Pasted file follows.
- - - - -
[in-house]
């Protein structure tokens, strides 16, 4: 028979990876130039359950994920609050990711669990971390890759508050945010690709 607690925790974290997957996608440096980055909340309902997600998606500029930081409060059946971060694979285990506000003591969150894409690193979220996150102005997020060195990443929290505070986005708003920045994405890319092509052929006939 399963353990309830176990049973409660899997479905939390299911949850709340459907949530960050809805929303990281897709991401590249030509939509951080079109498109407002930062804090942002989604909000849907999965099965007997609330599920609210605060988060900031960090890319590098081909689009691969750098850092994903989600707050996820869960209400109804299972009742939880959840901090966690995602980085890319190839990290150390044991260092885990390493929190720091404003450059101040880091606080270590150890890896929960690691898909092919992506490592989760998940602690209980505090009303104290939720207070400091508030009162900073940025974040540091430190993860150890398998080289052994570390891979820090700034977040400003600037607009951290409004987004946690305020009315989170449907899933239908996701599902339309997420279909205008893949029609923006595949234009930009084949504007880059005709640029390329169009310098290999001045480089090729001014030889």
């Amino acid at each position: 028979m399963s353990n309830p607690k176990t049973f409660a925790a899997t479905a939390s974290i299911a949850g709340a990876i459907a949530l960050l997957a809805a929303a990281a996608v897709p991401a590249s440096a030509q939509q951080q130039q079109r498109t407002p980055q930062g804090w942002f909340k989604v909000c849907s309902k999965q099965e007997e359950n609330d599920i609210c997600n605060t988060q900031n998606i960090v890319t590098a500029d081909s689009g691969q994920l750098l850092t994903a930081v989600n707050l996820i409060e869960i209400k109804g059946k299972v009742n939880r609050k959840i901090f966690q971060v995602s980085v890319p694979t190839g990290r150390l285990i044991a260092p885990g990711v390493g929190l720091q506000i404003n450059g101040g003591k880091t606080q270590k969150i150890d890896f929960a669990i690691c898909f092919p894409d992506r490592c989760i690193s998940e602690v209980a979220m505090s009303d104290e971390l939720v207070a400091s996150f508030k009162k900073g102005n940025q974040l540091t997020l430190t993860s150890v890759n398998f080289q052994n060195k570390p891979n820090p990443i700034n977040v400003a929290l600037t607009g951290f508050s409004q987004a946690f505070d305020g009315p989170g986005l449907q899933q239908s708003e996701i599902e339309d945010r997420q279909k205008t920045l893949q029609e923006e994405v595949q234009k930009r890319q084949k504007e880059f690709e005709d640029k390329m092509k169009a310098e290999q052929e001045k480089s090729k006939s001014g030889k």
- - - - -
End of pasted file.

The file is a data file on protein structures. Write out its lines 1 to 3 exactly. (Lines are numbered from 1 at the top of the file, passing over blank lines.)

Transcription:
[in-house]
């Protein structure tokens, strides 16, 4: 028979990876130039359950994920609050990711669990971390890759508050945010690709 607690925790974290997957996608440096980055909340309902997600998606500029930081409060059946971060694979285990506000003591969150894409690193979220996150102005997020060195990443929290505070986005708003920045994405890319092509052929006939 399963353990309830176990049973409660899997479905939390299911949850709340459907949530960050809805929303990281897709991401590249030509939509951080079109498109407002930062804090942002989604909000849907999965099965007997609330599920609210605060988060900031960090890319590098081909689009691969750098850092994903989600707050996820869960209400109804299972009742939880959840901090966690995602980085890319190839990290150390044991260092885990390493929190720091404003450059101040880091606080270590150890890896929960690691898909092919992506490592989760998940602690209980505090009303104290939720207070400091508030009162900073940025974040540091430190993860150890398998080289052994570390891979820090700034977040400003600037607009951290409004987004946690305020009315989170449907899933239908996701599902339309997420279909205008893949029609923006595949234009930009084949504007880059005709640029390329169009310098290999001045480089090729001014030889």
């Amino acid at each position: 028979m399963s353990n309830p607690k176990t049973f409660a925790a899997t479905a939390s974290i299911a949850g709340a990876i459907a949530l960050l997957a809805a929303a990281a996608v897709p991401a590249s440096a030509q939509q951080q130039q079109r498109t407002p980055q930062g804090w942002f909340k989604v909000c849907s309902k999965q099965e007997e359950n609330d599920i609210c997600n605060t988060q900031n998606i960090v890319t590098a500029d081909s689009g691969q994920l750098l850092t994903a930081v989600n707050l996820i409060e869960i209400k109804g059946k299972v009742n939880r609050k959840i901090f966690q971060v995602s980085v890319p694979t190839g990290r150390l285990i044991a260092p885990g990711v390493g929190l720091q506000i404003n450059g101040g003591k880091t606080q270590k969150i150890d890896f929960a669990i690691c898909f092919p894409d992506r490592c989760i690193s998940e602690v209980a979220m505090s009303d104290e971390l939720v207070a400091s996150f508030k009162k900073g102005n940025q974040l540091t997020l430190t993860s150890v890759n398998f080289q052994n060195k570390p891979n820090p990443i700034n977040v400003a929290l600037t607009g951290f508050s409004q987004a946690f505070d305020g009315p989170g986005l449907q899933q239908s708003e996701i599902e339309d945010r997420q279909k205008t920045l893949q029609e923006e994405v595949q234009k930009r890319q084949k504007e880059f690709e005709d640029k390329m092509k169009a310098e290999q052929e001045k480089s090729k006939s001014g030889k």